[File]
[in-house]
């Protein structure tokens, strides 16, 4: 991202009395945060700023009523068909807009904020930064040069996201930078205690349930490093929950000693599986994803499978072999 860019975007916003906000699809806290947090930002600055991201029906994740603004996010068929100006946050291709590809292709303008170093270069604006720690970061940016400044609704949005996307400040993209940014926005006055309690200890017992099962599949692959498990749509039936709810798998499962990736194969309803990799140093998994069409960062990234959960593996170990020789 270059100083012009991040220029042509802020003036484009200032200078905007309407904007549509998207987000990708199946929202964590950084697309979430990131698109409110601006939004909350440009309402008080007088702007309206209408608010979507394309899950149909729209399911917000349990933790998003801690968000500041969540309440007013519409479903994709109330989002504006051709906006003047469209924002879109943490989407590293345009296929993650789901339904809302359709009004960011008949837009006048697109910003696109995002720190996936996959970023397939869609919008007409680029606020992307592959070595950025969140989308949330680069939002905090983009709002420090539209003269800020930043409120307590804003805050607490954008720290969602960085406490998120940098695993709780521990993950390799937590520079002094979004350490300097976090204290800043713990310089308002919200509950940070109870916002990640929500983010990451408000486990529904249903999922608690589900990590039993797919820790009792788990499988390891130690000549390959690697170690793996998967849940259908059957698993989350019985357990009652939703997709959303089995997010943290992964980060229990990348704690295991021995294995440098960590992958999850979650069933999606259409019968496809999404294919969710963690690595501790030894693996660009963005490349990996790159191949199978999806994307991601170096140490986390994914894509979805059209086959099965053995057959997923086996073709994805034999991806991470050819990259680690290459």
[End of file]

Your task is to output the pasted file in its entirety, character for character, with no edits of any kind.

[in-house]
């Protein structure tokens, strides 16, 4: 991202009395945060700023009523068909807009904020930064040069996201930078205690349930490093929950000693599986994803499978072999 860019975007916003906000699809806290947090930002600055991201029906994740603004996010068929100006946050291709590809292709303008170093270069604006720690970061940016400044609704949005996307400040993209940014926005006055309690200890017992099962599949692959498990749509039936709810798998499962990736194969309803990799140093998994069409960062990234959960593996170990020789 270059100083012009991040220029042509802020003036484009200032200078905007309407904007549509998207987000990708199946929202964590950084697309979430990131698109409110601006939004909350440009309402008080007088702007309206209408608010979507394309899950149909729209399911917000349990933790998003801690968000500041969540309440007013519409479903994709109330989002504006051709906006003047469209924002879109943490989407590293345009296929993650789901339904809302359709009004960011008949837009006048697109910003696109995002720190996936996959970023397939869609919008007409680029606020992307592959070595950025969140989308949330680069939002905090983009709002420090539209003269800020930043409120307590804003805050607490954008720290969602960085406490998120940098695993709780521990993950390799937590520079002094979004350490300097976090204290800043713990310089308002919200509950940070109870916002990640929500983010990451408000486990529904249903999922608690589900990590039993797919820790009792788990499988390891130690000549390959690697170690793996998967849940259908059957698993989350019985357990009652939703997709959303089995997010943290992964980060229990990348704690295991021995294995440098960590992958999850979650069933999606259409019968496809999404294919969710963690690595501790030894693996660009963005490349990996790159191949199978999806994307991601170096140490986390994914894509979805059209086959099965053995057959997923086996073709994805034999991806991470050819990259680690290459």